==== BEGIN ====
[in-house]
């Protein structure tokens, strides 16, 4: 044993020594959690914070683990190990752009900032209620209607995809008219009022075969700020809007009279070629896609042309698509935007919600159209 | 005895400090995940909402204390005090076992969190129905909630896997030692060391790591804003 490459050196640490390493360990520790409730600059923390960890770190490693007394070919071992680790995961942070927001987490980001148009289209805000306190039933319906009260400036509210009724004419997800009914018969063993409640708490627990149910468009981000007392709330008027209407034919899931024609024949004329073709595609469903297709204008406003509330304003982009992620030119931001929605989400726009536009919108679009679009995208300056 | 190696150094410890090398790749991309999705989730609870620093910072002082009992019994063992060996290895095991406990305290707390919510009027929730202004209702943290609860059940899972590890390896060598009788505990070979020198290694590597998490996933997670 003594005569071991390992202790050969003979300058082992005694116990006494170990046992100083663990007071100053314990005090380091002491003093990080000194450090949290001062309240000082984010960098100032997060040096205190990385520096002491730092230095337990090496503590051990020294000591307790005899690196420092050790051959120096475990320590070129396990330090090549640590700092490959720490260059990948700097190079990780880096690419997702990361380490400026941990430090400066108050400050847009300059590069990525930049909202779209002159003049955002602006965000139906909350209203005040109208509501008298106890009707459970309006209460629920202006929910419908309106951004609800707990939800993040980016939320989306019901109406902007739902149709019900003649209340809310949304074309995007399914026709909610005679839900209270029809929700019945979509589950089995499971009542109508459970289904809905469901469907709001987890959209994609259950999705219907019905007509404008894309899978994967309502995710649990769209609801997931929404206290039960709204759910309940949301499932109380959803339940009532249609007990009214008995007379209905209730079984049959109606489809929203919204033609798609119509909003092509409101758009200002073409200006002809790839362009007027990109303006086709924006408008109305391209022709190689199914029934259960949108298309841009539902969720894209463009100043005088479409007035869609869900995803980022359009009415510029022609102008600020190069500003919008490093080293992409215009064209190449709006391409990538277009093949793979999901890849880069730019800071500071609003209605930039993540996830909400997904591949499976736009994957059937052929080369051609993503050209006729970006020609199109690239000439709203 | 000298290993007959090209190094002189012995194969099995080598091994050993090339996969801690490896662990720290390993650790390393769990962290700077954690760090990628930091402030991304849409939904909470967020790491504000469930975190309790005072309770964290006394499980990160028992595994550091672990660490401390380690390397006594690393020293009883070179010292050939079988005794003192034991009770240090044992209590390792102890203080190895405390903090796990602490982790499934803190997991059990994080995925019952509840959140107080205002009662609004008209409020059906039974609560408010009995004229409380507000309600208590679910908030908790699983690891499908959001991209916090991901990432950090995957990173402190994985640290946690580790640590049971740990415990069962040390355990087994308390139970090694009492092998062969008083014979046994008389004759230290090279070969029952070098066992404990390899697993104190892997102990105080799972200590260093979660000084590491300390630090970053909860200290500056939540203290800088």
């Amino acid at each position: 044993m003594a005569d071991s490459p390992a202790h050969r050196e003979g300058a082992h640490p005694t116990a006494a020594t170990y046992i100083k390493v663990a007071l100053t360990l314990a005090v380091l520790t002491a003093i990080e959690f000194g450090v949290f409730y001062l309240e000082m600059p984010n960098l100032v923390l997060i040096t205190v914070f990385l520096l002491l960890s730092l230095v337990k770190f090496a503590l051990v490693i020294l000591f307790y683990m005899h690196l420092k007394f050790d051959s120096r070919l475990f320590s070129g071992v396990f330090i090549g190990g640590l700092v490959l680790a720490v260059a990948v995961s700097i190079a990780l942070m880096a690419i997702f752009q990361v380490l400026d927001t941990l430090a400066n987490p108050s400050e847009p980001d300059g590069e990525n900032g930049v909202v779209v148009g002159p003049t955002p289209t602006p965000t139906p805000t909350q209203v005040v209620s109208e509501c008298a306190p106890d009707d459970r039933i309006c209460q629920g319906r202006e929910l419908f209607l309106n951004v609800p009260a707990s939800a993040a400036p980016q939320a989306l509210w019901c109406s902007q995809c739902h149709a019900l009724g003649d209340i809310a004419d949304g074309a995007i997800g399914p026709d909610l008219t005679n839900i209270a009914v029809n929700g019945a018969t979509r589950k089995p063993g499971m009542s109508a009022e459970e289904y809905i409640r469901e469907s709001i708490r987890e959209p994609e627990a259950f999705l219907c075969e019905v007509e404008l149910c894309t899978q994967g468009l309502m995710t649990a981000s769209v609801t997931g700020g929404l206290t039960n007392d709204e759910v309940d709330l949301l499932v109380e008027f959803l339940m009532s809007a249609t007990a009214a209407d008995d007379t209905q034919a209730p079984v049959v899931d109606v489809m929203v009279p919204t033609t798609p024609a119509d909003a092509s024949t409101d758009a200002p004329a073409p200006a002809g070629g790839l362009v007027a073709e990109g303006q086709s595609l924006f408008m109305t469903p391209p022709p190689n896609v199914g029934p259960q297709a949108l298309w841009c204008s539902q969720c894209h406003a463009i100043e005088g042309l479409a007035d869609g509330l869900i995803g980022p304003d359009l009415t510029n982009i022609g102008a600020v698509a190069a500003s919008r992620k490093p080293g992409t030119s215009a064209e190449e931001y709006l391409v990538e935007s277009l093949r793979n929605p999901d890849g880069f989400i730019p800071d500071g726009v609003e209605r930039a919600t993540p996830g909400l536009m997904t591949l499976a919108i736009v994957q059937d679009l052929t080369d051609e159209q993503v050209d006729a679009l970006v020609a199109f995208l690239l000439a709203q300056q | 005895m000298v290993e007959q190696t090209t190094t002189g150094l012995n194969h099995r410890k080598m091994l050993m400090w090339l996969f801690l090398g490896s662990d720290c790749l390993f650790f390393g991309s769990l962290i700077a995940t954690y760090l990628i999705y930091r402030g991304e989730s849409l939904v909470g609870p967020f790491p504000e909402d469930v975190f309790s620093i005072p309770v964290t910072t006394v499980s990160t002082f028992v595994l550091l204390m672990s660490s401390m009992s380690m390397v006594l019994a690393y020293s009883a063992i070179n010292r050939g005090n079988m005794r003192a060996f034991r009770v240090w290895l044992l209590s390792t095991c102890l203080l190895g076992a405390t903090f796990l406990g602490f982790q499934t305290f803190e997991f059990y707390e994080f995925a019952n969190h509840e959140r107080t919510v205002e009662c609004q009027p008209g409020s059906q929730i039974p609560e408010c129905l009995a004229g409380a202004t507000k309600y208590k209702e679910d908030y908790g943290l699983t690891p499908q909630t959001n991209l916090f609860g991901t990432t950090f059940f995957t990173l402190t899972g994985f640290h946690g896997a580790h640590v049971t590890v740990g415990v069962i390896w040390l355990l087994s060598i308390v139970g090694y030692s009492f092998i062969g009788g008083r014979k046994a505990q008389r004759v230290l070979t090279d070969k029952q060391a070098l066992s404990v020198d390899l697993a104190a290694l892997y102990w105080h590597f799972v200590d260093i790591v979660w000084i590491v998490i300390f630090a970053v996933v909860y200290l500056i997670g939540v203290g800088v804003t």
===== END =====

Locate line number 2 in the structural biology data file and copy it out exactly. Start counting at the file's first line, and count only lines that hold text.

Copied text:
């Protein structure tokens, strides 16, 4: 044993020594959690914070683990190990752009900032209620209607995809008219009022075969700020809007009279070629896609042309698509935007919600159209 | 005895400090995940909402204390005090076992969190129905909630896997030692060391790591804003 490459050196640490390493360990520790409730600059923390960890770190490693007394070919071992680790995961942070927001987490980001148009289209805000306190039933319906009260400036509210009724004419997800009914018969063993409640708490627990149910468009981000007392709330008027209407034919899931024609024949004329073709595609469903297709204008406003509330304003982009992620030119931001929605989400726009536009919108679009679009995208300056 | 190696150094410890090398790749991309999705989730609870620093910072002082009992019994063992060996290895095991406990305290707390919510009027929730202004209702943290609860059940899972590890390896060598009788505990070979020198290694590597998490996933997670 003594005569071991390992202790050969003979300058082992005694116990006494170990046992100083663990007071100053314990005090380091002491003093990080000194450090949290001062309240000082984010960098100032997060040096205190990385520096002491730092230095337990090496503590051990020294000591307790005899690196420092050790051959120096475990320590070129396990330090090549640590700092490959720490260059990948700097190079990780880096690419997702990361380490400026941990430090400066108050400050847009300059590069990525930049909202779209002159003049955002602006965000139906909350209203005040109208509501008298106890009707459970309006209460629920202006929910419908309106951004609800707990939800993040980016939320989306019901109406902007739902149709019900003649209340809310949304074309995007399914026709909610005679839900209270029809929700019945979509589950089995499971009542109508459970289904809905469901469907709001987890959209994609259950999705219907019905007509404008894309899978994967309502995710649990769209609801997931929404206290039960709204759910309940949301499932109380959803339940009532249609007990009214008995007379209905209730079984049959109606489809929203919204033609798609119509909003092509409101758009200002073409200006002809790839362009007027990109303006086709924006408008109305391209022709190689199914029934259960949108298309841009539902969720894209463009100043005088479409007035869609869900995803980022359009009415510029022609102008600020190069500003919008490093080293992409215009064209190449709006391409990538277009093949793979999901890849880069730019800071500071609003209605930039993540996830909400997904591949499976736009994957059937052929080369051609993503050209006729970006020609199109690239000439709203 | 000298290993007959090209190094002189012995194969099995080598091994050993090339996969801690490896662990720290390993650790390393769990962290700077954690760090990628930091402030991304849409939904909470967020790491504000469930975190309790005072309770964290006394499980990160028992595994550091672990660490401390380690390397006594690393020293009883070179010292050939079988005794003192034991009770240090044992209590390792102890203080190895405390903090796990602490982790499934803190997991059990994080995925019952509840959140107080205002009662609004008209409020059906039974609560408010009995004229409380507000309600208590679910908030908790699983690891499908959001991209916090991901990432950090995957990173402190994985640290946690580790640590049971740990415990069962040390355990087994308390139970090694009492092998062969008083014979046994008389004759230290090279070969029952070098066992404990390899697993104190892997102990105080799972200590260093979660000084590491300390630090970053909860200290500056939540203290800088």